I-Team: Freeloading Drivers Plague Public Housing Parking Lots

As the de Blasio administration seeks to raise parking rates in the lots next to public housing towers, an I-Team investigation finds vehicle owners are frequently parking for free, using borrowed permits, expired permits or no permits at all.

Over the course of three weeks, the I-Team paid multiple visits to five New York Public Housing Authority lots that were previously cited for fraudulent parking practices in a 2012 City Department of Investigation probe.

The I-Team found free riders were at it again, parking without valid permits and getting away with it.

On a Wednesday afternoon outside the Mitchel Houses, the I-Team found 19 parking violators, including a white Mercedes SUV displaying nothing more than a photocopy of a New York City Housing Authority identification card on the dashboard. The same day, outside the Frederick Douglass Houses, 12 vehicles were parked without proper permits.

"It's very frustrating because why should I be paying and others can park for free?" said Angelina Rodriguez, a resident of the Martin Luther King Houses in Harlem.

In one of the lots outside Alfred E. Smith towers, the I-Team found multiple expired permits along with a Cadillac Escalade and a Toyota SUV displaying permits that were apparently borrowed from other vehicles.

"They don't have enough tow trucks to handle the situation," said Compton Hendricks, who parks across from the Escalade.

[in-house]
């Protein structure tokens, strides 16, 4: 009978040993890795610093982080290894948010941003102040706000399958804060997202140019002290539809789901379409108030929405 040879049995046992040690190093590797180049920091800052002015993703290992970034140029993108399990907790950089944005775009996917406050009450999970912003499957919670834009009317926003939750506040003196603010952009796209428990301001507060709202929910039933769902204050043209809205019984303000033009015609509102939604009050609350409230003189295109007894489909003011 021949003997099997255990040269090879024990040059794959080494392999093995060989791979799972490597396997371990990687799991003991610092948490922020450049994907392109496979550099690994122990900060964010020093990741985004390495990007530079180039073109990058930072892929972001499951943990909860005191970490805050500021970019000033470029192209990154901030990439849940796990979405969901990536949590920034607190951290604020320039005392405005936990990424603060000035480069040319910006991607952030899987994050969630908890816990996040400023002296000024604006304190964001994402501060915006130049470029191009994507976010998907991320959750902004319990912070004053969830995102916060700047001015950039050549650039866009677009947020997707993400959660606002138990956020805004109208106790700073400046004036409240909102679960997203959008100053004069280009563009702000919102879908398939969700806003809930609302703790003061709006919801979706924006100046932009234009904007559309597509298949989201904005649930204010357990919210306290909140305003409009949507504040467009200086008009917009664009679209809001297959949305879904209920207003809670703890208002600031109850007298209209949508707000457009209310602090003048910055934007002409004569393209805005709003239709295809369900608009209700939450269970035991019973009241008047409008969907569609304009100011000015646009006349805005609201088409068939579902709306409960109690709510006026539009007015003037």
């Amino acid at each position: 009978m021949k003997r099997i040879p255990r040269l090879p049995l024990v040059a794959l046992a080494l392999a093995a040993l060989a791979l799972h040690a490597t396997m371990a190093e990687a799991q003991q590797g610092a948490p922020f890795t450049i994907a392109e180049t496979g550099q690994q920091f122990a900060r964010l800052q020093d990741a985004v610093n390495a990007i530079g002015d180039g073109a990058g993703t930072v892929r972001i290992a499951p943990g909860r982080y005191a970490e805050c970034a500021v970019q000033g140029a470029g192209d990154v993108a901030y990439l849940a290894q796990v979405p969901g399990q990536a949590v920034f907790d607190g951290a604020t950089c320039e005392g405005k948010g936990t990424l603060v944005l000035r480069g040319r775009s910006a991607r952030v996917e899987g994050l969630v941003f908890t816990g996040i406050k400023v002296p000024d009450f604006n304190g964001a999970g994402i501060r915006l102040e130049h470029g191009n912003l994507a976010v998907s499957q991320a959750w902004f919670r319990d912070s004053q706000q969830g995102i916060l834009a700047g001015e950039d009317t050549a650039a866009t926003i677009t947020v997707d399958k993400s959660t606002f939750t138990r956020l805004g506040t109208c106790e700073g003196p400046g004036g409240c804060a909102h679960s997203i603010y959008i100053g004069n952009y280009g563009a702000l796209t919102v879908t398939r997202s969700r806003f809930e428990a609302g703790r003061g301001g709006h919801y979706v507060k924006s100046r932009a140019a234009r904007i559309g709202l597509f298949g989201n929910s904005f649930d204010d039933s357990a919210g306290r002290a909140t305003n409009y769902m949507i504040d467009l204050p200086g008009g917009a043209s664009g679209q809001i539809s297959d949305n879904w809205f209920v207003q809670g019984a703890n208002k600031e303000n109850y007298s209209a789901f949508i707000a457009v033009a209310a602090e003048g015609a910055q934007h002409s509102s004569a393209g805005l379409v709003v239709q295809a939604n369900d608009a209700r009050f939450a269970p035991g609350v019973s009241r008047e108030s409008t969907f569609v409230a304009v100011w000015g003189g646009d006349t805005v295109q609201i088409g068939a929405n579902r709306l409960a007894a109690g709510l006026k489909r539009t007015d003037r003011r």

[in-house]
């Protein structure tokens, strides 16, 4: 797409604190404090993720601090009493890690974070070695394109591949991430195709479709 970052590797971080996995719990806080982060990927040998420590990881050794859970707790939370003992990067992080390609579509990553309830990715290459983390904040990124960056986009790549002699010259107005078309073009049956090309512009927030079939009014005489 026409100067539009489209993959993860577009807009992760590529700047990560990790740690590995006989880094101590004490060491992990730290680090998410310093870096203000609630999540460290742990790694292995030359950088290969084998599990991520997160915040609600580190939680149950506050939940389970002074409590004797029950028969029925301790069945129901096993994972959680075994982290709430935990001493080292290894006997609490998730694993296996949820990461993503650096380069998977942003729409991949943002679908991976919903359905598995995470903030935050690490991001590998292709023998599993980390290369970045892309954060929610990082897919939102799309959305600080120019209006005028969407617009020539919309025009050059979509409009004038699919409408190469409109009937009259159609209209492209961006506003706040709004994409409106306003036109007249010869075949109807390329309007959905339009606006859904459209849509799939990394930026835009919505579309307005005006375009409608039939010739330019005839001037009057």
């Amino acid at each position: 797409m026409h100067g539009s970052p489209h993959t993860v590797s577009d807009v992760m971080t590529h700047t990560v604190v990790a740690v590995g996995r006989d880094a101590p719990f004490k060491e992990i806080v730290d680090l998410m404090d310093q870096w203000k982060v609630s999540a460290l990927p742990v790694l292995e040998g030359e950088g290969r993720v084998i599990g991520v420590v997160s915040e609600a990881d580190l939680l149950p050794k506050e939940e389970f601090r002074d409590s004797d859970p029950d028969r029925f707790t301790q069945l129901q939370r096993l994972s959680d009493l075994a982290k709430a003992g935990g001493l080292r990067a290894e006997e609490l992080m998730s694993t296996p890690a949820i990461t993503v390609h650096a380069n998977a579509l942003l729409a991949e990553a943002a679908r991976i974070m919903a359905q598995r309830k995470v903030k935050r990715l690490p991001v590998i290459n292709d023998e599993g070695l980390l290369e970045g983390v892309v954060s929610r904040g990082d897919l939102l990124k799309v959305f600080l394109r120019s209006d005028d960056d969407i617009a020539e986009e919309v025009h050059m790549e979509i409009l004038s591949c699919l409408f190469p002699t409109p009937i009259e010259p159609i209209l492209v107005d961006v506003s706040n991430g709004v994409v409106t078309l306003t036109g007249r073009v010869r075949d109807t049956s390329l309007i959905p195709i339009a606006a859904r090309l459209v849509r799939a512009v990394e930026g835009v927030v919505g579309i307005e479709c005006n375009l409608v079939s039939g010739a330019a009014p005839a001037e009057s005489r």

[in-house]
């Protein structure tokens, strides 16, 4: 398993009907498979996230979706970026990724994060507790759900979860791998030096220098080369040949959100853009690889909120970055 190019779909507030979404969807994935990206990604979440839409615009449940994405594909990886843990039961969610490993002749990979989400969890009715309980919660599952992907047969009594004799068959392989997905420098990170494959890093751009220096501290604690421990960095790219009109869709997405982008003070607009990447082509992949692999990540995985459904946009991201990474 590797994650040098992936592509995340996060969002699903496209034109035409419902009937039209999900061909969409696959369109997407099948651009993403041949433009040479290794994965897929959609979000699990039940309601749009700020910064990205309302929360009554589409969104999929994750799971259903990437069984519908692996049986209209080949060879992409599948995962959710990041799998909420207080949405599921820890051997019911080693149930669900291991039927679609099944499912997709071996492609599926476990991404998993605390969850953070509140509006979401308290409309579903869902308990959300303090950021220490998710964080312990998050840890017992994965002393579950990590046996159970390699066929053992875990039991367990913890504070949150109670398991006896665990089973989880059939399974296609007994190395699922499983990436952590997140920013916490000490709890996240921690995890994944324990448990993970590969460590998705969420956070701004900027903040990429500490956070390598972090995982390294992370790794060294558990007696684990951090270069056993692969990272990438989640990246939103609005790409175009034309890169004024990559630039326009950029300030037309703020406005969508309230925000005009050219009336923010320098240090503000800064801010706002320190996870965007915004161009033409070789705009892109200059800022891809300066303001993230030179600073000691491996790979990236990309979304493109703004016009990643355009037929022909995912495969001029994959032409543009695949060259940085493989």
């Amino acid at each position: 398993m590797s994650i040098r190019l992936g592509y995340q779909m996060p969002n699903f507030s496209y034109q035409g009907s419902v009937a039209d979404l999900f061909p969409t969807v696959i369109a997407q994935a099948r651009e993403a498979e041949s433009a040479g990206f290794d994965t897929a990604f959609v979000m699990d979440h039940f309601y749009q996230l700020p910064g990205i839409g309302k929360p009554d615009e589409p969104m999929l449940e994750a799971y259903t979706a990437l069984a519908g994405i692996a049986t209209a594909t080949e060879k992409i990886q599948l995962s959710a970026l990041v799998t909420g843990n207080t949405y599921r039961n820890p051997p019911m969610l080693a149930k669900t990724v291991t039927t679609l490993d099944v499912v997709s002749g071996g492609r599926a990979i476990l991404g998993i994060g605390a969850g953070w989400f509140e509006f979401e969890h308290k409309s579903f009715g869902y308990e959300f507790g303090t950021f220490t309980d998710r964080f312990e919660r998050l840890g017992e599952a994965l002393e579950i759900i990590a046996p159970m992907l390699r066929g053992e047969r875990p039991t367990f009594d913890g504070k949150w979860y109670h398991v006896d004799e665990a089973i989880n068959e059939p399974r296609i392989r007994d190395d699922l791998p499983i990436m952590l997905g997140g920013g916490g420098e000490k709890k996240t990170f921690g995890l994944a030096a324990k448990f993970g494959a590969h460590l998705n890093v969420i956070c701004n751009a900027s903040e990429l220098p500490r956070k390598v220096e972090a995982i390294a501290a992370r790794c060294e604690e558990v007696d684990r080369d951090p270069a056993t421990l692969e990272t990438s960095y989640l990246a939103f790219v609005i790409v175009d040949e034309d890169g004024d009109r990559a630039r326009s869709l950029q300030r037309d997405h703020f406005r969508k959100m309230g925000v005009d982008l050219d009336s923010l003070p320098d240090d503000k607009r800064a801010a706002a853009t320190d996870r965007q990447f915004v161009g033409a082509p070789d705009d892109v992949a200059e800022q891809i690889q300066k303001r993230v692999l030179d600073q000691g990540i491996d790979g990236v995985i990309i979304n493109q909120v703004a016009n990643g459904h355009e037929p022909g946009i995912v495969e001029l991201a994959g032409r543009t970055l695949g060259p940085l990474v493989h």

This month, the de Blasio administration announced a plan to raise funds to fix dilapidated public housing buildings, in part by bringing prices in NYCHA parking lots closer to market rates.

Currently a public housing tenant can lease a parking space for as little as $75 a year. The new plan would raise tenant rates to as much as $150 a month.

Council member Richie Torres, a Democrat who chairs the city's Public Housing Committee, said NYCHA will have to crack down on cheaters if the plan to raise rates is to succeed.

"I think it all depends on enforcement," Torres said. "We have an obligation to crack down on free riding. If we're going to set new prices, it should apply equally to everyone."

In 2013, NYCHA awarded a private company, Greystone Parking Services, a $1.7 million dollar contract to manage its 16,000 parking spaces. The deal requires Greystone to issue permits and catch cheaters who park without paying.

According to the agreement, Greystone uses license plate recognition technology to catch unauthorized drivers parked in NYCHA lots and maintains a customer service phone line for tenants to report cheaters.

"If they take your money, they should be held accountable for you to get your services from Greystone," said Hendricks.

Greystone executives did not immediately respond to the I-Team's request for comment.

A NYCHA spokeswoman sent the I-Team an email saying 1,100 vehicles have been towed from NYCHA property since January, but the statement did not say how many of those vehicles were removed from paid permit parking lots. According to the email, the lack of secure gates at many parking lot entrances makes it a challenge to keep out drivers who park for free.

“NYCHA has an ongoing enforcement program that includes towing illegally-parked vehicles, and as we work to strengthen our enforcement efforts to better serve residents we are reviewing plans to expand security gate installation at all parking lots," the statement said. 

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